Spin in Abstracts of Systematic Reviews and Meta-analyses of Melanoma Therapies: Cross-sectional Analysis

Ross Nowlin, Alexis Wirtz, David Wenger, Ryan Ottwell, Courtney Cook, Wade Arthur, Brigitte Sallee, Jarad Levin, Micah Hartwell, Drew Wright, Meghan Sealey, Lan Zhu, Matt Vassar

Research output: Contribution to journalArticlepeer-review


Background: Spin is defined as the misrepresentation of a study's results, which may lead to misperceptions or misinterpretation of the findings. Spin has previously been found in randomized controlled trials and systematic reviews of acne vulgaris treatments and treatments of various nondermatological conditions. Objective: The purpose of this study was to quantify the presence of spin in abstracts of systematic reviews and meta-analyses of melanoma therapies and identify any related secondary characteristics of these articles. Methods: We used a cross-sectional approach on June 2, 2020, to search the MEDLINE and Embase databases from their inception. To meet inclusion criteria, a study was required to be a systematic review or meta-analysis pertaining to the treatment of melanoma in human subjects, and reported in English. We used the PRISMA (Preferred Reporting Items for Systematic Reviews and Meta-Analyses) definition of systematic reviews and meta-analyses. Data were extracted in a masked, duplicate fashion. We conducted a powered bivariate linear regression and calculated odds ratios for each study characteristic. Results: A total of 200 systematic reviews met the inclusion criteria. We identified spin in 38% (n=76) of the abstracts. The most common type of spin found was type 3 (selective reporting of or overemphasis on efficacy outcomes or analysis favoring the beneficial effect of the experimental intervention), occurring 40 times; the least common was type 2 (title claims or suggests a beneficial effect of the experimental intervention not supported by the findings), which was not present in any included abstracts. We found that abstracts pertaining to pharmacologic interventions were 3.84 times more likely to contain spin. The likelihood of an article containing spin has decreased annually (adjusted odds ratio 0.91, 95% CI 0.84-0.99). No significant correlation between funding source or other study characteristics and the presence of spin was identified. Conclusions: We have found that spin is fairly common in the abstracts of systematic reviews of melanoma treatments, but the prevalence of spin in these abstracts has been declining from 1992-2020.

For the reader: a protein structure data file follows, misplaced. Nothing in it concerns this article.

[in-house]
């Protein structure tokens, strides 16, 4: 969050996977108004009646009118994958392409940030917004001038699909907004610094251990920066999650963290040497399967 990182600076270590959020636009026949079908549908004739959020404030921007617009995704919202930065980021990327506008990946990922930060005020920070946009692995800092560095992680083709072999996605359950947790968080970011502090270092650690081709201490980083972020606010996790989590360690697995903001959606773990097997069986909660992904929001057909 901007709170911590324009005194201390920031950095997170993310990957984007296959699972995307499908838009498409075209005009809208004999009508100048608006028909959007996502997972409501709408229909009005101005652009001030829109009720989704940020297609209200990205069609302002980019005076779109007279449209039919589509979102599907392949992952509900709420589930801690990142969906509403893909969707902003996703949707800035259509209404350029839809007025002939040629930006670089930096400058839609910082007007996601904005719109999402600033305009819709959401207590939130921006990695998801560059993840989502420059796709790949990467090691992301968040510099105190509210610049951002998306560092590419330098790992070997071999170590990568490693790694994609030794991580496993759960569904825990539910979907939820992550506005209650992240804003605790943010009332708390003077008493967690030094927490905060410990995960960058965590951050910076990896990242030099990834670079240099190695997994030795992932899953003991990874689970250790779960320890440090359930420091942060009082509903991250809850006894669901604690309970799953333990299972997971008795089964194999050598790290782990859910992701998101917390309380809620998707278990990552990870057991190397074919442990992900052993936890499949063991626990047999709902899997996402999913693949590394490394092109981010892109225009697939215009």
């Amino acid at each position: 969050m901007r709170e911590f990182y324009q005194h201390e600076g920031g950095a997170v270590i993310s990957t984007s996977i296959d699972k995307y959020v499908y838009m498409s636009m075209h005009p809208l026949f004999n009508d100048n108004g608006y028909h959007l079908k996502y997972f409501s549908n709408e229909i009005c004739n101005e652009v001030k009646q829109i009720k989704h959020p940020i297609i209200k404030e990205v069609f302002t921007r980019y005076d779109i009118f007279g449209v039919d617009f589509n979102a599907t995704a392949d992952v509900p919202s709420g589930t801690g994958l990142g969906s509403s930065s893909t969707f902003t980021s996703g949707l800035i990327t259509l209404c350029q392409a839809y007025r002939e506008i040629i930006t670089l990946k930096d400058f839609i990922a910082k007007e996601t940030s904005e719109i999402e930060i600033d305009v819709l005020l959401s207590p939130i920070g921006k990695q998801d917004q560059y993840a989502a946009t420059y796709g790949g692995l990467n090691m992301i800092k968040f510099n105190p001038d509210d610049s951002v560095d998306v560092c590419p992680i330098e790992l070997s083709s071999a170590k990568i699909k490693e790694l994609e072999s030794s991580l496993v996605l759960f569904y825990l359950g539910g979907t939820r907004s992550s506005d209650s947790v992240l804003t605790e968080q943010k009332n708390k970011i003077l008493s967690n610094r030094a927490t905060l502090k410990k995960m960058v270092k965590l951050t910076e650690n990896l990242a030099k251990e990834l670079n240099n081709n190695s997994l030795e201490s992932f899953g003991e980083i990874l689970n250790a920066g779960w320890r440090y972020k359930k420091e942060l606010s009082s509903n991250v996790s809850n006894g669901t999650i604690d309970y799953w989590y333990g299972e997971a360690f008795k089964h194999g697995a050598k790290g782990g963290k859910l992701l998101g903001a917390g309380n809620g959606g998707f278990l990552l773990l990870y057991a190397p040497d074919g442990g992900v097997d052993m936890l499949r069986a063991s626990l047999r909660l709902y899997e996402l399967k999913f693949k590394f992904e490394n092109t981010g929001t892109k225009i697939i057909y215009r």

Original languageEnglish
Article numbere33996
JournalJMIR Dermatology
Issue number1
StatePublished - 1 Jan 2022


  • melanoma
  • melanoma treatment
  • misinterpretation
  • misinterpreting data
  • skin
  • skin cancer
  • skin conditions
  • spin


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